It is clear that GPCEE is both a physics simulation, one in which experiments difficult or impossible to do with real gases can be easily tried out, and an environment for strengthening intuitions about the statistical properties of ensembles of interacting elements. Through creating experiments in GPCEE, learners can get a feel for both the macro- level, the behavior of the ensemble as an aggregate, and its connections to the micro-level what is happening at the level of the individual gas molecule. In the GPCEE application, learners can visualize ensemble behavior all at once, sometimes obviating summary statistics. Furthermore, they can create their own statistical measures and see what results they give at both the micro- and the macro- level. They may, for example, observe that the average speed of the particles is not constant and search for a statistical measure which is invariant. In so doing, they may construct their own concept of energy. Their energy concept, for which they may develop a formula different than the formula common in physics texts, will not be an unmotivated formula the epistemological status of which is naggingly questioned in the background. Rather, it will be personally meaningful, having been purposefully designed by the learner.

The necessity of creating his own summary statistic led one learner to shift his view of the concept of "average". In the GPCEE context, he now saw "average" as just another method for summarizing the behavior of an ensemble. Different averages are convenient for different purposes. Each has certain advantages and disadvantages, certain features which it summarizes well and others that if doesn't. Which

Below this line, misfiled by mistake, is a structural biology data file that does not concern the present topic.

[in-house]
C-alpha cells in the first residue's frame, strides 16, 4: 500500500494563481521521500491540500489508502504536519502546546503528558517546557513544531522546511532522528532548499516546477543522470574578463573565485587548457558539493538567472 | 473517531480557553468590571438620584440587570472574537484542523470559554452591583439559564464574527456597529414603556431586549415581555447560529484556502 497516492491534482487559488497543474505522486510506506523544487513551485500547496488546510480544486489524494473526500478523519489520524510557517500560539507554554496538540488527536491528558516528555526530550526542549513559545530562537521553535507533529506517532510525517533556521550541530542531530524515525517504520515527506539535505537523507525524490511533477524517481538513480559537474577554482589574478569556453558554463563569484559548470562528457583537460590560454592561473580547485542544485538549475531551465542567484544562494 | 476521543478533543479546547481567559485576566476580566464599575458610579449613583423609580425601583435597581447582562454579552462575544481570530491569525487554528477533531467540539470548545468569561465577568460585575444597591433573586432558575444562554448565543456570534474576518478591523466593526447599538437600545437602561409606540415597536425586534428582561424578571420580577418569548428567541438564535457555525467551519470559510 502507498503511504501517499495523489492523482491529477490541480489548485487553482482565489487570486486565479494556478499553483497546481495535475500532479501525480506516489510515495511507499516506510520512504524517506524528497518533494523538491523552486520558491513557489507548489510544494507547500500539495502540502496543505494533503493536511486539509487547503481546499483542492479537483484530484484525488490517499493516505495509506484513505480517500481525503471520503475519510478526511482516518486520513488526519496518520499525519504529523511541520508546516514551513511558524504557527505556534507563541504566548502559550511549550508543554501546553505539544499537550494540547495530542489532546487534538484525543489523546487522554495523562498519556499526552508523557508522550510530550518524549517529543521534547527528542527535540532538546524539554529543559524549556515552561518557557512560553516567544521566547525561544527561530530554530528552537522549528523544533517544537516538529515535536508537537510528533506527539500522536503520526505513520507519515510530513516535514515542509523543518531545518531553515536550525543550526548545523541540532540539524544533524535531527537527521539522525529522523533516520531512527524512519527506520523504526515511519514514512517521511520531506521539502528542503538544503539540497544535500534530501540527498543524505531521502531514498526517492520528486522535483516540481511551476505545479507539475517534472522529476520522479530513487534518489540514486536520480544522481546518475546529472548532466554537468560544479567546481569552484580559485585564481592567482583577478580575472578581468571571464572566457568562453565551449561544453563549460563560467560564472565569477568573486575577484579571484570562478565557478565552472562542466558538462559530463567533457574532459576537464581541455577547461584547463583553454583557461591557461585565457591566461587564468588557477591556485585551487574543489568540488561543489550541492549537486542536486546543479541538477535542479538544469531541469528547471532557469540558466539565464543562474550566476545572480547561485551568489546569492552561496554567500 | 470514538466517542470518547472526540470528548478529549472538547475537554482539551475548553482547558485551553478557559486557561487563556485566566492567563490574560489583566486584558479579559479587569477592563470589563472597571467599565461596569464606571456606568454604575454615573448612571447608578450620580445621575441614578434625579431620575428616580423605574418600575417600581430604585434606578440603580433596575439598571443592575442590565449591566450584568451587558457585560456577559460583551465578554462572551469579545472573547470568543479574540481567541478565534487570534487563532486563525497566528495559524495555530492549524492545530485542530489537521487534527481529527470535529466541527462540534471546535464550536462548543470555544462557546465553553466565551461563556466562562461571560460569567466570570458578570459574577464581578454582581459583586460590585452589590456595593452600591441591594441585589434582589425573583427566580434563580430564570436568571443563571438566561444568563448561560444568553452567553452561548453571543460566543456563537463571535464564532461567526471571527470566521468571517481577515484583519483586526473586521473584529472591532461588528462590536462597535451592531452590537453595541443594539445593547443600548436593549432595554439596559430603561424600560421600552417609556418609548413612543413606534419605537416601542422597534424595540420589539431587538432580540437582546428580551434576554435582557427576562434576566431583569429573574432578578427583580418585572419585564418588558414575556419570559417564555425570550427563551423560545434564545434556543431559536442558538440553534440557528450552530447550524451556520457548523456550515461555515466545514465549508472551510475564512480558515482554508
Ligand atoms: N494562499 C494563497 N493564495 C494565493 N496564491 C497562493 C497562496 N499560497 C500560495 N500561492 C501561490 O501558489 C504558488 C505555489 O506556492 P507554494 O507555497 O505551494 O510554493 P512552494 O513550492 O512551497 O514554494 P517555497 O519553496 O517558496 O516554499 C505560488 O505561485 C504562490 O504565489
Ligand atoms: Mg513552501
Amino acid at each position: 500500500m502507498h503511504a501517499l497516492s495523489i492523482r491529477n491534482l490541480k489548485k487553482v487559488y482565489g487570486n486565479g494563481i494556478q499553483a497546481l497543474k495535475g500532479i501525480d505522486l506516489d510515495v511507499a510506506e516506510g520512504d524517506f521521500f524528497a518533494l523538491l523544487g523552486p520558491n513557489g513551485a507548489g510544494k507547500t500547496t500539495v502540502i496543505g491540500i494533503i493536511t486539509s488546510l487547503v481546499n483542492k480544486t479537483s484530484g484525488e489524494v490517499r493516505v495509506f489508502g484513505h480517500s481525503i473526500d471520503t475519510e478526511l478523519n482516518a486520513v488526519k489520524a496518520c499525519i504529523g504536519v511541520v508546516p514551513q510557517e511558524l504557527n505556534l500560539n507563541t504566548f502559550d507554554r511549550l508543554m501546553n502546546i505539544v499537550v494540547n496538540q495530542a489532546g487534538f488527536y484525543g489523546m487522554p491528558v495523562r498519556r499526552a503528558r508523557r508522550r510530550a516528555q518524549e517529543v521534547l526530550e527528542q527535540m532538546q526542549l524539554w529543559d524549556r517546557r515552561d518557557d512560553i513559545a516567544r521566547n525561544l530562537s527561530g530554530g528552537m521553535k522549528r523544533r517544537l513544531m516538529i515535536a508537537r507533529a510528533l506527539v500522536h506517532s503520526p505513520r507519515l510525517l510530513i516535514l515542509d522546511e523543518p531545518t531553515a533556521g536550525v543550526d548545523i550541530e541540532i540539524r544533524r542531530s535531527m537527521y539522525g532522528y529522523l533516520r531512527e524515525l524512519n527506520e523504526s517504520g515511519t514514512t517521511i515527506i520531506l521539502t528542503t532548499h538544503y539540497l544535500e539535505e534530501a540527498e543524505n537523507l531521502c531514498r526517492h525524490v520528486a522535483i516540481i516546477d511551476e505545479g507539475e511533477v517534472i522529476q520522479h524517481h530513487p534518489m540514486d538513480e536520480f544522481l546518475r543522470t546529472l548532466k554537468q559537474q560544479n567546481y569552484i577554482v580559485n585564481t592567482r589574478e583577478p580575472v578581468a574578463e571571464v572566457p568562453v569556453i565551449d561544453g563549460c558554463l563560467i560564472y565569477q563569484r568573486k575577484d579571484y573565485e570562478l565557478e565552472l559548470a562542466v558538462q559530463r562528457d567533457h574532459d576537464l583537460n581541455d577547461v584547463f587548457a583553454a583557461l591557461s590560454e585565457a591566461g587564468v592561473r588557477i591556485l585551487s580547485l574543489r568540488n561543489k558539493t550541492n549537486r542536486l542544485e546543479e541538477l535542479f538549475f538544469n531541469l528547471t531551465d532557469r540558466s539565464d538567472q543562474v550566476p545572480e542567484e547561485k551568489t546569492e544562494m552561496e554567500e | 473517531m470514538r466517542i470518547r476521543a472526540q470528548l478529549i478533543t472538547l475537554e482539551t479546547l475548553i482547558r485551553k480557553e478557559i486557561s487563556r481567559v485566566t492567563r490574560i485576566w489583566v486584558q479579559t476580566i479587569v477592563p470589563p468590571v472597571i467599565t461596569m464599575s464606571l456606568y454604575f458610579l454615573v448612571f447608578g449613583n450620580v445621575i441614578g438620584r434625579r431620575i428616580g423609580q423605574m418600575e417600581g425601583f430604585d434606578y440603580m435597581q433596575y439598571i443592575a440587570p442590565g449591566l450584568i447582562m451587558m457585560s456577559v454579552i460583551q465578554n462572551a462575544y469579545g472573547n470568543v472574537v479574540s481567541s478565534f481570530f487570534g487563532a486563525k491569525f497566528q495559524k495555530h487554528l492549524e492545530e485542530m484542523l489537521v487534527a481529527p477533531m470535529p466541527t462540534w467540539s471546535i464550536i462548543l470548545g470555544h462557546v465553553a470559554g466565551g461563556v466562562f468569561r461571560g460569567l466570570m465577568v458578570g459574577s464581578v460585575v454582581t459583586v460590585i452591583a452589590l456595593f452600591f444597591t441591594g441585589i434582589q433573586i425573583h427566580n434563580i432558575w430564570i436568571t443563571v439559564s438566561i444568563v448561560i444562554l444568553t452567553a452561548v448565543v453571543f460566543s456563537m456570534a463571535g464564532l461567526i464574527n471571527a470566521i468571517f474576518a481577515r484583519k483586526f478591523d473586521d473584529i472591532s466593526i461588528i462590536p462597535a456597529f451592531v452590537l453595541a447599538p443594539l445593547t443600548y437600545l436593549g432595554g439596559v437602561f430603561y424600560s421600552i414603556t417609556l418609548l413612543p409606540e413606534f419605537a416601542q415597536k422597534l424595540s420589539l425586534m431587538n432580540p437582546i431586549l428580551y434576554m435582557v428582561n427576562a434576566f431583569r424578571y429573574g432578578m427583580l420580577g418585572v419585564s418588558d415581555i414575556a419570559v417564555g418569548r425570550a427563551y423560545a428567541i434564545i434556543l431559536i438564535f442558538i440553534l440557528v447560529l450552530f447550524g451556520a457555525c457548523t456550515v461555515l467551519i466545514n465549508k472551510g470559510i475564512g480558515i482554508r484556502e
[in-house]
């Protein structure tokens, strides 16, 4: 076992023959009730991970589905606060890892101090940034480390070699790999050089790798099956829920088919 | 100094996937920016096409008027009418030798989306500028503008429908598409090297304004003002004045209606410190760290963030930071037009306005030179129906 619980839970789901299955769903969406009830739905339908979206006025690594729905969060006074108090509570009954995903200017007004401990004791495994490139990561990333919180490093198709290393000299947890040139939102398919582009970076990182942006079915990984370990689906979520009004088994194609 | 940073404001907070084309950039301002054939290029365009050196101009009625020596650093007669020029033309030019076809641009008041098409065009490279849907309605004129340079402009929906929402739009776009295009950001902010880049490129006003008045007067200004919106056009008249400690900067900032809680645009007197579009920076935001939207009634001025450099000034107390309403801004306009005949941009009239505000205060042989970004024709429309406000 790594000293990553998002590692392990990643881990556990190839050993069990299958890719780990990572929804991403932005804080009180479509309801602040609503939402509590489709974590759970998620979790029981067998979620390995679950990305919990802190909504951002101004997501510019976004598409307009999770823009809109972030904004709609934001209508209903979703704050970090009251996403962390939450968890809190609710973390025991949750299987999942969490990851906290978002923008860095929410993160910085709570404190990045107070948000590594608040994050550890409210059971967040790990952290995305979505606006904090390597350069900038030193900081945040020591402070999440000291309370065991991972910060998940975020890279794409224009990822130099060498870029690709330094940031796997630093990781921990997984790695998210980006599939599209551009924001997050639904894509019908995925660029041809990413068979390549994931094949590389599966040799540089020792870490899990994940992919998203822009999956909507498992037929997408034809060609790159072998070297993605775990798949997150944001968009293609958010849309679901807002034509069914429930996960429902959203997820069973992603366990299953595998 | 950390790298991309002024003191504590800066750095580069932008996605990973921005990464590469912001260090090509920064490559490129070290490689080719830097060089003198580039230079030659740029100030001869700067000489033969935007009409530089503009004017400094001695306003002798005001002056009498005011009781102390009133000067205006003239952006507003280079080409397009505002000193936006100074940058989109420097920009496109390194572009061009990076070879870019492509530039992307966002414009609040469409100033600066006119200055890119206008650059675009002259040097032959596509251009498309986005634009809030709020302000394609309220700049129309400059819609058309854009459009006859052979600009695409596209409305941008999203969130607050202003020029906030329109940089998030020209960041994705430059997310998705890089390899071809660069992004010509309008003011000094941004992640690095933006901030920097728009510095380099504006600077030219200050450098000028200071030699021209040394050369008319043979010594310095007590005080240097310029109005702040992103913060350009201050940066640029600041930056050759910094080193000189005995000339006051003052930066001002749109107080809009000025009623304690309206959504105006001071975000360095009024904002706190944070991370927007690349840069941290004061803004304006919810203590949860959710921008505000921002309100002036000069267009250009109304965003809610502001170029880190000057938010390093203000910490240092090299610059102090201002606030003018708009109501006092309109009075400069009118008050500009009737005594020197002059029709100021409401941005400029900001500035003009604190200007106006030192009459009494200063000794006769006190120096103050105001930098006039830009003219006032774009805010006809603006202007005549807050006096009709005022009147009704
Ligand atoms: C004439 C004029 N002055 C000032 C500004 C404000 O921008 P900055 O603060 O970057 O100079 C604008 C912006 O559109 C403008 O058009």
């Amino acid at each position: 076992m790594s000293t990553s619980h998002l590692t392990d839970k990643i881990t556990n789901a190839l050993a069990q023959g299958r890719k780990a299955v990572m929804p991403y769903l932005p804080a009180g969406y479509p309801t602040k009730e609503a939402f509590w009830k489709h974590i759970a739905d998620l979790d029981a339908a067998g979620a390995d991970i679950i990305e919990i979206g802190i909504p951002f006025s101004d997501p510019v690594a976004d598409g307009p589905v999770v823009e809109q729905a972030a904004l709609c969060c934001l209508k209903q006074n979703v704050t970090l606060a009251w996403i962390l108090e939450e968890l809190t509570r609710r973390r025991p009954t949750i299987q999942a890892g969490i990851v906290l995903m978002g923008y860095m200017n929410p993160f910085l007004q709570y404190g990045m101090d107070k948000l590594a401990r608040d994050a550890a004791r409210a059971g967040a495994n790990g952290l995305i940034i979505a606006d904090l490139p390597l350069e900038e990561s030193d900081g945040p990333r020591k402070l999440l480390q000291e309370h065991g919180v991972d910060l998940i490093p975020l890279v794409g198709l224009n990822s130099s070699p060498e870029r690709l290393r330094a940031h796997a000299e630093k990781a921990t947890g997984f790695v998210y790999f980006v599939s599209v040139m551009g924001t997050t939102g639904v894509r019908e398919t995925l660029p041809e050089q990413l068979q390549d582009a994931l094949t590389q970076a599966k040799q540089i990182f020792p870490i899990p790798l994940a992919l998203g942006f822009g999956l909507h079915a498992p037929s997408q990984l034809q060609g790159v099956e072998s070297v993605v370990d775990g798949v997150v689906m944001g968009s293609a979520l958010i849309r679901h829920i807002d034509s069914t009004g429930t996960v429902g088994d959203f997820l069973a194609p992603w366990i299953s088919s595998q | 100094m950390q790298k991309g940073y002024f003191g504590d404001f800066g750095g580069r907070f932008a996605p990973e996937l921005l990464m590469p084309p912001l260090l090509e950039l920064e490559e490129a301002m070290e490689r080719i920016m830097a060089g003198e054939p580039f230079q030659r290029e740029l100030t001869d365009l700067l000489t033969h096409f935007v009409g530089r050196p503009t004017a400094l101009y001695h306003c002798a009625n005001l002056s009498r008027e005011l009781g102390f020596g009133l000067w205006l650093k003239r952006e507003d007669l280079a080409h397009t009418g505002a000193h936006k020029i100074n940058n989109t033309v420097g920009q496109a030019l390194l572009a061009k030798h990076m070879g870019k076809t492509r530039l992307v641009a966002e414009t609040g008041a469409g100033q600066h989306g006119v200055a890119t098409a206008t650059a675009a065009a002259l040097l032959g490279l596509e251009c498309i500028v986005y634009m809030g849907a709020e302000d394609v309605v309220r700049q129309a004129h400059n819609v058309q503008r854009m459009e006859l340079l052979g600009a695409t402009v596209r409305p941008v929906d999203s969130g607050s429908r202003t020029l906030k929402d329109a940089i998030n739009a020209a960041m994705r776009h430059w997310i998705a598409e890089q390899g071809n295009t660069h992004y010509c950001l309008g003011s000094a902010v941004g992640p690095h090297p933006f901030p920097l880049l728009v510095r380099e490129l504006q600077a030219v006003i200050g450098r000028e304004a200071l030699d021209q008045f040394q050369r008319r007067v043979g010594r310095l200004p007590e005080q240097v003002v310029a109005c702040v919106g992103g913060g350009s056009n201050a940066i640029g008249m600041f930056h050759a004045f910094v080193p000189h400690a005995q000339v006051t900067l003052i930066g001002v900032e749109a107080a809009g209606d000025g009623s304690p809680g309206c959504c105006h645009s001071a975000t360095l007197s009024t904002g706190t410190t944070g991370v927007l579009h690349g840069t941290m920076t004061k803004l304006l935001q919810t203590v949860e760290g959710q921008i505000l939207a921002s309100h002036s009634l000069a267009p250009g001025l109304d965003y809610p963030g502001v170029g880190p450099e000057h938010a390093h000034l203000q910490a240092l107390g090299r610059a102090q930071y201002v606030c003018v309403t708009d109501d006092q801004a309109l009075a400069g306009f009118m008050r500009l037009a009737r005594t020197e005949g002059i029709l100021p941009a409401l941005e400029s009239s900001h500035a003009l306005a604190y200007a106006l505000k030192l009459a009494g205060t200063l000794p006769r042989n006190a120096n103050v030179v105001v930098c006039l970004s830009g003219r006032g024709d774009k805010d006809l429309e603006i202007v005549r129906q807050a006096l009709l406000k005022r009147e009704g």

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average we choose or construct depends on how we wish to make sense of the data.

Having shown the GPCEE environment to quite a few professional physicists, I can attest to the fact that although they knew that particle speeds fell into a Maxwell-Boltzman distribution, most were still surprised to see more blue particles than red -- they had formal knowledge of the distribution, but the knowledge was not well connected to their intuitive conceptions of the model In a typical physics classroom, learners have access either only to the micro level - through , say, exact calculation of the trajectories of two colliding particles, or only to the macro- level, but in terms of pre-defined summary statistics selected by the physics canon. Based on this example, it would seem that it is in the interplay of these two levels of description that powerful explanations and intuitions develop.

References

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U Wilensky

Attorney/witness stories in the courtroom: Analyzing the collaborative dialogue in direct examinations, 18 pages, 0.08 Mb